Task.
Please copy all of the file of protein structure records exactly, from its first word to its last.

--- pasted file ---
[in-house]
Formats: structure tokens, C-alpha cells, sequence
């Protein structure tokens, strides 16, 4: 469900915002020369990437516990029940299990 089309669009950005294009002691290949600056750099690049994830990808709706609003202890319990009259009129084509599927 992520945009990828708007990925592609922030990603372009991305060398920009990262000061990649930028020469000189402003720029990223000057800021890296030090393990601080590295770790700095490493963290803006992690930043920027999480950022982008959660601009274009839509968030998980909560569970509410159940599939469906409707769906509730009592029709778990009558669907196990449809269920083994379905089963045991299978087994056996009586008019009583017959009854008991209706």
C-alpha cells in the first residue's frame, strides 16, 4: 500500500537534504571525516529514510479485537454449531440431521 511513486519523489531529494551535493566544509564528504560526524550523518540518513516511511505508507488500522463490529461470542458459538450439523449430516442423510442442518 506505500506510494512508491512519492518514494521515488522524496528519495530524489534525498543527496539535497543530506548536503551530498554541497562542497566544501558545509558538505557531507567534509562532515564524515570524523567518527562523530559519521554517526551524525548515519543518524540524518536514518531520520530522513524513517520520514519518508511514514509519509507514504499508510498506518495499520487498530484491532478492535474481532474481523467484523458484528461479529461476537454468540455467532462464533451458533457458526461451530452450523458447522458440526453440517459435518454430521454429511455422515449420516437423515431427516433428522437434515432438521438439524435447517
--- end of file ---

[in-house]
Formats: structure tokens, C-alpha cells, sequence
């Protein structure tokens, strides 16, 4: 469900915002020369990437516990029940299990 089309669009950005294009002691290949600056750099690049994830990808709706609003202890319990009259009129084509599927 992520945009990828708007990925592609922030990603372009991305060398920009990262000061990649930028020469000189402003720029990223000057800021890296030090393990601080590295770790700095490493963290803006992690930043920027999480950022982008959660601009274009839509968030998980909560569970509410159940599939469906409707769906509730009592029709778990009558669907196990449809269920083994379905089963045991299978087994056996009586008019009583017959009854008991209706």
C-alpha cells in the first residue's frame, strides 16, 4: 500500500537534504571525516529514510479485537454449531440431521 511513486519523489531529494551535493566544509564528504560526524550523518540518513516511511505508507488500522463490529461470542458459538450439523449430516442423510442442518 506505500506510494512508491512519492518514494521515488522524496528519495530524489534525498543527496539535497543530506548536503551530498554541497562542497566544501558545509558538505557531507567534509562532515564524515570524523567518527562523530559519521554517526551524525548515519543518524540524518536514518531520520530522513524513517520520514519518508511514514509519509507514504499508510498506518495499520487498530484491532478492535474481532474481523467484523458484528461479529461476537454468540455467532462464533451458533457458526461451530452450523458447522458440526453440517459435518454430521454429511455422515449420516437423515431427516433428522437434515432438521438439524435447517